There are many factors that contribute to your child’s oral health.
While some factors, like routine cleaning and nutrition, can be regulated, others, like genetics, can not.
Parents who are concerned about the wellbeing of their child’s dental health should consider dental sealants. According to the American Academy of Pediatric Dentistry (AAPD), dental sealants have been proven to reduce cavities by 86% after one year and 56% in the next four years. Dental sealants add an extra layer of protection against plaque and enamel-eroding bacteria acid.
What are dental sealants?
Pediatric dentists use dental sealants as a shield against bacteria. It’s a thin, plastic coating that is applied over the tooth’s enamel that blocks of contact between the tooth and food debris or plaque. Children with abnormally shaped teeth, gaps, or major tooth grooves tend to collect more food debris, which bacteria can feed off and turn into harmful acids that wear away the enamel. Dental sealants are most popular for molar teeth because they are harder to reach when brushing or flossing, but they accumulate more buildup than the front teeth.
How do dental sealants work?
When we consume certain foods, like fruit, candy, bread, etc, they break down from our saliva. Bacteria then feed off these sugars and turn them into harmful acids that dissolve the enamel. If too much much enamel is destroyed, cavities are formed. When left untreated, these cavities can become larger and deeper, making the dentine and even dental pulp susceptible to infection. This can make it painful to perform normal functions, such as eating or talking.
When dentists apply a dental sealant to the tooth, there is a barrier the protects the teeth from the bacteria, food debris, and harmful acids. Children often have trouble cleaning their teeth in the back of their mouths, so their back teeth are at a higher risk of tooth decay and cavities. Dental sealants are most commonly applied to the molars for this reason. Pediatric dentists have seen an 80% reduction in tooth decay for molars that have dental sealants within the first year.
Why do baby teeth matter?
Baby teeth need to be preserved because they help children chew, smile, speak, yawn, laugh, and sing comfortably. They also hold space in the jaws for permanent teeth that are developing below the surface. Lack of strong, healthy baby teeth may also result in deteriorated bone and an imbalanced bite. Like adult teeth, they need to be maintained with regular dental hygiene and a proper diet. However, we understand how difficult it can be to take their oral health seriously, which is why so many parents take extra precautions with dental sealants. It’s a safe and easy way to keep teeth safe from cavities.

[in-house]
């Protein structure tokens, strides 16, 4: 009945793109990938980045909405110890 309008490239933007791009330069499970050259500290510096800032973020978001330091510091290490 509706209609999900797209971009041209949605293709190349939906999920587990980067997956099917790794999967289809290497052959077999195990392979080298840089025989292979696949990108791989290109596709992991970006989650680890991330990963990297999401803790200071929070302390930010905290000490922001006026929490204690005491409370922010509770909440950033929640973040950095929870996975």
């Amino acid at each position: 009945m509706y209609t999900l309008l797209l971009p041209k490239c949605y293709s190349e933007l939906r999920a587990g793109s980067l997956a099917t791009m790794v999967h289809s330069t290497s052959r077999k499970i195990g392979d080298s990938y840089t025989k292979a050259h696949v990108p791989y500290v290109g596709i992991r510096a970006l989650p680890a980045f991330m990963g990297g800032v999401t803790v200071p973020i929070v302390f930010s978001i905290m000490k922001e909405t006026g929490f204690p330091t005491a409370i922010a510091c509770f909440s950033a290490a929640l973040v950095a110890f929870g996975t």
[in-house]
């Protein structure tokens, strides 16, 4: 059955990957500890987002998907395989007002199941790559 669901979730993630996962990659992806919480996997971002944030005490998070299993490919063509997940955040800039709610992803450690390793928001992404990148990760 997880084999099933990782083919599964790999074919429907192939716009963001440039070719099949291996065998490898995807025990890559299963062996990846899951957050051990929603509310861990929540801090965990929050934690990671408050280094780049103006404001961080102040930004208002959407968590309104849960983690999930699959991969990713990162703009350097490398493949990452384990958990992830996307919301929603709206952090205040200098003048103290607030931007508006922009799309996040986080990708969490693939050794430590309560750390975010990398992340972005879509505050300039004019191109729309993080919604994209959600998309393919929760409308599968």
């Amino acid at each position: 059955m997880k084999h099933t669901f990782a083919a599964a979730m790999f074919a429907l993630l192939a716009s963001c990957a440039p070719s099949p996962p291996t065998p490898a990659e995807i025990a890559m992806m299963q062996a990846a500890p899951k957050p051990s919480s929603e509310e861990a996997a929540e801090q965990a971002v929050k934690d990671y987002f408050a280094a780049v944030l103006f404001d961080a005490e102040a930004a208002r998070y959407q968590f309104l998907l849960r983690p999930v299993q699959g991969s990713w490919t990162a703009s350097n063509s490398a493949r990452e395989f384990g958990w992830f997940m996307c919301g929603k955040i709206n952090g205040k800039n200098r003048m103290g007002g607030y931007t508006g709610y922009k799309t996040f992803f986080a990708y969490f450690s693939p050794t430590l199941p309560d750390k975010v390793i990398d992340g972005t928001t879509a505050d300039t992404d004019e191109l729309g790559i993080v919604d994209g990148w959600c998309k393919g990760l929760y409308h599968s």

Do dental sealants require extra cleaning?
No! Children can treat teeth with dental sealants like regular teeth. They just need daily brushing, flossing, and visits to the dentist. Dental sealants can last up to 10 years, but most children will lose their baby teeth before the sealants completely wear away. The pediatric dentist will check the condition of dental sealants at each appointment. Usually, dental sealants are replaced or refurbished every 2 – 3 years just as a precaution.
Should my child get dental sealants?
Though there are great benefits to dental sealants, they’re not required to have healthy teeth. Dental sealants are usually only recommended to patients who are especially cavity-prone or have trouble cleaning their teeth. Otherwise, there’s no need for dental sealants. If you are interested, however, feel free to speak to your pediatric dentist about getting them!
What is the process of getting dental sealants like?
Getting dental sealants is non-invasive process that’s quite painless and easy. Here’s what your child can expect:
- Teeth are cleaned and professionally cleaned, so there is no plaque or food particles left.
- Teeth are prepared for the sealants with a dental gel.
- The gel is rinsed and the teeth are dried with a special light.
- Cement is applied to bond the sealant to the tooth.
- The tooth is dried again with the special light.
The pediatric dentist will explain this to your child again before the procedure. If you’re interested in learning more about dental sealants, give us a call! Our pediatric dentist, Dr. Sara Khoshbin, is an expert in her field and she would be happy to shed more light on the subject.